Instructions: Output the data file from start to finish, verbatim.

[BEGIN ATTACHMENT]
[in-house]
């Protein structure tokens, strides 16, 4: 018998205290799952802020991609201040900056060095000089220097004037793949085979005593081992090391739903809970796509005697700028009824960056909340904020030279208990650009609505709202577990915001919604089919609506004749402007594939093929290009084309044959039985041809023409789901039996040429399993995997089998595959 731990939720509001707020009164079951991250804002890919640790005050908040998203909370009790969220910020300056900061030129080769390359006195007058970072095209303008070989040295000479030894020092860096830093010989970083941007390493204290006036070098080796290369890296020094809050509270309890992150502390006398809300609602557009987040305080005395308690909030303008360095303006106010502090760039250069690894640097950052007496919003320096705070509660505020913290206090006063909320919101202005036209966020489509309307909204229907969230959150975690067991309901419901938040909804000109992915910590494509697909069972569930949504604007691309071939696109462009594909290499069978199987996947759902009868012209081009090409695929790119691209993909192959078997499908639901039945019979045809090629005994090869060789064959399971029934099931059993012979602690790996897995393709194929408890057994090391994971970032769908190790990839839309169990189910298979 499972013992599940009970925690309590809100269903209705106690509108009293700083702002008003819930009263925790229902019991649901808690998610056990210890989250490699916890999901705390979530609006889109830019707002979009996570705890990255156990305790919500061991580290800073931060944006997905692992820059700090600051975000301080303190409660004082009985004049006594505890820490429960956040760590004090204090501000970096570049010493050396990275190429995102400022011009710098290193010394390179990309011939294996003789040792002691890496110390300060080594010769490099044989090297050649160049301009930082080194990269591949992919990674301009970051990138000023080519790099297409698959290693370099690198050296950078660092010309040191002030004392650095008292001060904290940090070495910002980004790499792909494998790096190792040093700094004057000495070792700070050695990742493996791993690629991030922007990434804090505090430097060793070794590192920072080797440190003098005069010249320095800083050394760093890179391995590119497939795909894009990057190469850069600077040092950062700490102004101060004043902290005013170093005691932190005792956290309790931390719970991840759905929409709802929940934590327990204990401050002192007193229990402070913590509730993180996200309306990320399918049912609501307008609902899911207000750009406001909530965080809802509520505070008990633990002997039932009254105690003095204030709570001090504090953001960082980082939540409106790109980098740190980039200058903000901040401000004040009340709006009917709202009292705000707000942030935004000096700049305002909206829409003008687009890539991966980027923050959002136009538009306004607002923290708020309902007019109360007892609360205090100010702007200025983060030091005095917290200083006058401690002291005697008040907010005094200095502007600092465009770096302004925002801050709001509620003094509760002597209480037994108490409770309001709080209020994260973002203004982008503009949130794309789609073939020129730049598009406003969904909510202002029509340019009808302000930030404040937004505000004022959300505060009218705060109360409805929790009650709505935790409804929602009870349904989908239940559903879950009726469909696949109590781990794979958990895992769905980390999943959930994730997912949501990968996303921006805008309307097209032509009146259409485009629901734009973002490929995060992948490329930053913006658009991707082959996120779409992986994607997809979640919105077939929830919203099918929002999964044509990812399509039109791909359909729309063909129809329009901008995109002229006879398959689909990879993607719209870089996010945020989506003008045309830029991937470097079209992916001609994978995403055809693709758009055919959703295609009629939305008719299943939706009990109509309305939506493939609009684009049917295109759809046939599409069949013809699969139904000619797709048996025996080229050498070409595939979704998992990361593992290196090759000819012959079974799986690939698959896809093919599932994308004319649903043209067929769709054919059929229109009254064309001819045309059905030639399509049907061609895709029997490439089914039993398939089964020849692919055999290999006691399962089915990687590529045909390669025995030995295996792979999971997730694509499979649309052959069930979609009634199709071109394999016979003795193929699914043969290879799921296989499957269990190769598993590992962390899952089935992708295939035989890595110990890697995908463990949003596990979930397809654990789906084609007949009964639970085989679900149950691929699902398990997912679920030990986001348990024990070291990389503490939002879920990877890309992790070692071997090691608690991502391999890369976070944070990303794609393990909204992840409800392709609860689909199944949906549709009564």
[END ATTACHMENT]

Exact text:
[in-house]
């Protein structure tokens, strides 16, 4: 018998205290799952802020991609201040900056060095000089220097004037793949085979005593081992090391739903809970796509005697700028009824960056909340904020030279208990650009609505709202577990915001919604089919609506004749402007594939093929290009084309044959039985041809023409789901039996040429399993995997089998595959 731990939720509001707020009164079951991250804002890919640790005050908040998203909370009790969220910020300056900061030129080769390359006195007058970072095209303008070989040295000479030894020092860096830093010989970083941007390493204290006036070098080796290369890296020094809050509270309890992150502390006398809300609602557009987040305080005395308690909030303008360095303006106010502090760039250069690894640097950052007496919003320096705070509660505020913290206090006063909320919101202005036209966020489509309307909204229907969230959150975690067991309901419901938040909804000109992915910590494509697909069972569930949504604007691309071939696109462009594909290499069978199987996947759902009868012209081009090409695929790119691209993909192959078997499908639901039945019979045809090629005994090869060789064959399971029934099931059993012979602690790996897995393709194929408890057994090391994971970032769908190790990839839309169990189910298979 499972013992599940009970925690309590809100269903209705106690509108009293700083702002008003819930009263925790229902019991649901808690998610056990210890989250490699916890999901705390979530609006889109830019707002979009996570705890990255156990305790919500061991580290800073931060944006997905692992820059700090600051975000301080303190409660004082009985004049006594505890820490429960956040760590004090204090501000970096570049010493050396990275190429995102400022011009710098290193010394390179990309011939294996003789040792002691890496110390300060080594010769490099044989090297050649160049301009930082080194990269591949992919990674301009970051990138000023080519790099297409698959290693370099690198050296950078660092010309040191002030004392650095008292001060904290940090070495910002980004790499792909494998790096190792040093700094004057000495070792700070050695990742493996791993690629991030922007990434804090505090430097060793070794590192920072080797440190003098005069010249320095800083050394760093890179391995590119497939795909894009990057190469850069600077040092950062700490102004101060004043902290005013170093005691932190005792956290309790931390719970991840759905929409709802929940934590327990204990401050002192007193229990402070913590509730993180996200309306990320399918049912609501307008609902899911207000750009406001909530965080809802509520505070008990633990002997039932009254105690003095204030709570001090504090953001960082980082939540409106790109980098740190980039200058903000901040401000004040009340709006009917709202009292705000707000942030935004000096700049305002909206829409003008687009890539991966980027923050959002136009538009306004607002923290708020309902007019109360007892609360205090100010702007200025983060030091005095917290200083006058401690002291005697008040907010005094200095502007600092465009770096302004925002801050709001509620003094509760002597209480037994108490409770309001709080209020994260973002203004982008503009949130794309789609073939020129730049598009406003969904909510202002029509340019009808302000930030404040937004505000004022959300505060009218705060109360409805929790009650709505935790409804929602009870349904989908239940559903879950009726469909696949109590781990794979958990895992769905980390999943959930994730997912949501990968996303921006805008309307097209032509009146259409485009629901734009973002490929995060992948490329930053913006658009991707082959996120779409992986994607997809979640919105077939929830919203099918929002999964044509990812399509039109791909359909729309063909129809329009901008995109002229006879398959689909990879993607719209870089996010945020989506003008045309830029991937470097079209992916001609994978995403055809693709758009055919959703295609009629939305008719299943939706009990109509309305939506493939609009684009049917295109759809046939599409069949013809699969139904000619797709048996025996080229050498070409595939979704998992990361593992290196090759000819012959079974799986690939698959896809093919599932994308004319649903043209067929769709054919059929229109009254064309001819045309059905030639399509049907061609895709029997490439089914039993398939089964020849692919055999290999006691399962089915990687590529045909390669025995030995295996792979999971997730694509499979649309052959069930979609009634199709071109394999016979003795193929699914043969290879799921296989499957269990190769598993590992962390899952089935992708295939035989890595110990890697995908463990949003596990979930397809654990789906084609007949009964639970085989679900149950691929699902398990997912679920030990986001348990024990070291990389503490939002879920990877890309992790070692071997090691608690991502391999890369976070944070990303794609393990909204992840409800392709609860689909199944949906549709009564």